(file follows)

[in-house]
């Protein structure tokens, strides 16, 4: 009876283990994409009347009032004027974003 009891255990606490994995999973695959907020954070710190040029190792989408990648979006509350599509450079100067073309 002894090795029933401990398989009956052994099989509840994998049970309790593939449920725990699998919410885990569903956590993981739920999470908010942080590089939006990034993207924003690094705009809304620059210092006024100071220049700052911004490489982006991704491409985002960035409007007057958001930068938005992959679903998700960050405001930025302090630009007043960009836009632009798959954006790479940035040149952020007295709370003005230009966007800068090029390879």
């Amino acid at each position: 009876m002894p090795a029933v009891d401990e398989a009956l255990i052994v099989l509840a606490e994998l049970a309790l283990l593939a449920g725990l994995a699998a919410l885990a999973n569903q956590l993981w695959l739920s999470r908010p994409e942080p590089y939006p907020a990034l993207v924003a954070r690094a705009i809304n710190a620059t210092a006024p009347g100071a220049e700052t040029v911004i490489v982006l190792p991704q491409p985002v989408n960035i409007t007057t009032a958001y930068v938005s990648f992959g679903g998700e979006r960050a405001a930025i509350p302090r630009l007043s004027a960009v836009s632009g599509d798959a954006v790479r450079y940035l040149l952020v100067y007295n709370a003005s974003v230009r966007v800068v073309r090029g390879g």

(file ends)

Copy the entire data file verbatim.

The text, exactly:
[in-house]
């Protein structure tokens, strides 16, 4: 009876283990994409009347009032004027974003 009891255990606490994995999973695959907020954070710190040029190792989408990648979006509350599509450079100067073309 002894090795029933401990398989009956052994099989509840994998049970309790593939449920725990699998919410885990569903956590993981739920999470908010942080590089939006990034993207924003690094705009809304620059210092006024100071220049700052911004490489982006991704491409985002960035409007007057958001930068938005992959679903998700960050405001930025302090630009007043960009836009632009798959954006790479940035040149952020007295709370003005230009966007800068090029390879």
């Amino acid at each position: 009876m002894p090795a029933v009891d401990e398989a009956l255990i052994v099989l509840a606490e994998l049970a309790l283990l593939a449920g725990l994995a699998a919410l885990a999973n569903q956590l993981w695959l739920s999470r908010p994409e942080p590089y939006p907020a990034l993207v924003a954070r690094a705009i809304n710190a620059t210092a006024p009347g100071a220049e700052t040029v911004i490489v982006l190792p991704q491409p985002v989408n960035i409007t007057t009032a958001y930068v938005s990648f992959g679903g998700e979006r960050a405001a930025i509350p302090r630009l007043s004027a960009v836009s632009g599509d798959a954006v790479r450079y940035l040149l952020v100067y007295n709370a003005s974003v230009r966007v800068v073309r090029g390879g």